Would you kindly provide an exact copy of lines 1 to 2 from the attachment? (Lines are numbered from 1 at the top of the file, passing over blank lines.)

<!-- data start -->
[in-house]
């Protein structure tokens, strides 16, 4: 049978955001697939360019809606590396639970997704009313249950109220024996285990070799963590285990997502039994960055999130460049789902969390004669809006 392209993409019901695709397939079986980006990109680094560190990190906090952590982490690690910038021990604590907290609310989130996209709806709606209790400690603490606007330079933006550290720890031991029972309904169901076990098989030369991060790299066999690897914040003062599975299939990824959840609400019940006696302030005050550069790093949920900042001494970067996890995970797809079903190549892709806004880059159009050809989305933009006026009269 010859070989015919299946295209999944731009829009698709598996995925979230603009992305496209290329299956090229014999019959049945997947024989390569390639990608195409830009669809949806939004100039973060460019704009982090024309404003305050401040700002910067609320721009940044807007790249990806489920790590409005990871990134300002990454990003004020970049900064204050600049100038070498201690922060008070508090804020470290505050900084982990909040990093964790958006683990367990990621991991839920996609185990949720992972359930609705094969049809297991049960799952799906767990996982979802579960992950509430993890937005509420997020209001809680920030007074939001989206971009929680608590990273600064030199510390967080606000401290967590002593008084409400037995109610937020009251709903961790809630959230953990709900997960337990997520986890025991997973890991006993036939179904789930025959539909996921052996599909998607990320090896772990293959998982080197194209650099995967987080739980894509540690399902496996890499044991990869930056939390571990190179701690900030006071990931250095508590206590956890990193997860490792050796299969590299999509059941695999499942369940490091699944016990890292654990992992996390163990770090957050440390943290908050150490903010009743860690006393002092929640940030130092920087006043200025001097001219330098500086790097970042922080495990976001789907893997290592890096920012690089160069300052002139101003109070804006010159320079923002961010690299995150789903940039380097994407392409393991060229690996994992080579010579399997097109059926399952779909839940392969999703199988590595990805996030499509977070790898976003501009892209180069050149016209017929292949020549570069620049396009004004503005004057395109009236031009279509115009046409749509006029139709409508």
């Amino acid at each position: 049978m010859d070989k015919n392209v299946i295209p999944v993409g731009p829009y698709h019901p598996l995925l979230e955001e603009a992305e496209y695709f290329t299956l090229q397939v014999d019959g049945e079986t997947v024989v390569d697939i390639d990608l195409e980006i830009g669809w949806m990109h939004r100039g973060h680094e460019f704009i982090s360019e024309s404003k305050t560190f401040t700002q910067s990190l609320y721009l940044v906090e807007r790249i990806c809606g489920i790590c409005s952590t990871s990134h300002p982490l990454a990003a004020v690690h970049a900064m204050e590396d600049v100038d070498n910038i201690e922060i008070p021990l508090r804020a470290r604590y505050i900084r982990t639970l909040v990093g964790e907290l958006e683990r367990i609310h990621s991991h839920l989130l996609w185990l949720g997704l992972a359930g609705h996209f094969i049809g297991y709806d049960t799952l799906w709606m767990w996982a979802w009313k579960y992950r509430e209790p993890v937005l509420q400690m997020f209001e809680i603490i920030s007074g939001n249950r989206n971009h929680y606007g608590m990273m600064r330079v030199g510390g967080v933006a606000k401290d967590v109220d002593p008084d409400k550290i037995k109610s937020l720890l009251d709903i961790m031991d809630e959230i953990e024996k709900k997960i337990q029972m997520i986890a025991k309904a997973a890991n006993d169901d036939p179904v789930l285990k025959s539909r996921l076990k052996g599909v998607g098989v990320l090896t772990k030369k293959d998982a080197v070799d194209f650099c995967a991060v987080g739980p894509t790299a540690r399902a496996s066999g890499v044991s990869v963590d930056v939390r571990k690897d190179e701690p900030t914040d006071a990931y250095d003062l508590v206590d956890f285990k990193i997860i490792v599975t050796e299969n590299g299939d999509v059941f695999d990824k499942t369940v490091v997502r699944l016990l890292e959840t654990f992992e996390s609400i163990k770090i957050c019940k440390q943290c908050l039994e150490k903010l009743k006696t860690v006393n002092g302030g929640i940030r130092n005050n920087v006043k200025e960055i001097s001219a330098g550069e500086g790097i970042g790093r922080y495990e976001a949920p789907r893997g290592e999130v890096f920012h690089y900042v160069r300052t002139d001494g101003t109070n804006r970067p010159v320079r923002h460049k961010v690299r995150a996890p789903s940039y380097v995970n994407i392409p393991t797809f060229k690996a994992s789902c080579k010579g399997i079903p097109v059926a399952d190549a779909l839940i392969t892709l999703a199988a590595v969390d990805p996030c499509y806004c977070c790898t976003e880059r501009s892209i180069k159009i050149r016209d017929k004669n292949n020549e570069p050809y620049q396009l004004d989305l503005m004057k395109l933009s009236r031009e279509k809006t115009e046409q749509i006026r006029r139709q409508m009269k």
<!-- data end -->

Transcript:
[in-house]
């Protein structure tokens, strides 16, 4: 049978955001697939360019809606590396639970997704009313249950109220024996285990070799963590285990997502039994960055999130460049789902969390004669809006 392209993409019901695709397939079986980006990109680094560190990190906090952590982490690690910038021990604590907290609310989130996209709806709606209790400690603490606007330079933006550290720890031991029972309904169901076990098989030369991060790299066999690897914040003062599975299939990824959840609400019940006696302030005050550069790093949920900042001494970067996890995970797809079903190549892709806004880059159009050809989305933009006026009269 010859070989015919299946295209999944731009829009698709598996995925979230603009992305496209290329299956090229014999019959049945997947024989390569390639990608195409830009669809949806939004100039973060460019704009982090024309404003305050401040700002910067609320721009940044807007790249990806489920790590409005990871990134300002990454990003004020970049900064204050600049100038070498201690922060008070508090804020470290505050900084982990909040990093964790958006683990367990990621991991839920996609185990949720992972359930609705094969049809297991049960799952799906767990996982979802579960992950509430993890937005509420997020209001809680920030007074939001989206971009929680608590990273600064030199510390967080606000401290967590002593008084409400037995109610937020009251709903961790809630959230953990709900997960337990997520986890025991997973890991006993036939179904789930025959539909996921052996599909998607990320090896772990293959998982080197194209650099995967987080739980894509540690399902496996890499044991990869930056939390571990190179701690900030006071990931250095508590206590956890990193997860490792050796299969590299999509059941695999499942369940490091699944016990890292654990992992996390163990770090957050440390943290908050150490903010009743860690006393002092929640940030130092920087006043200025001097001219330098500086790097970042922080495990976001789907893997290592890096920012690089160069300052002139101003109070804006010159320079923002961010690299995150789903940039380097994407392409393991060229690996994992080579010579399997097109059926399952779909839940392969999703199988590595990805996030499509977070790898976003501009892209180069050149016209017929292949020549570069620049396009004004503005004057395109009236031009279509115009046409749509006029139709409508």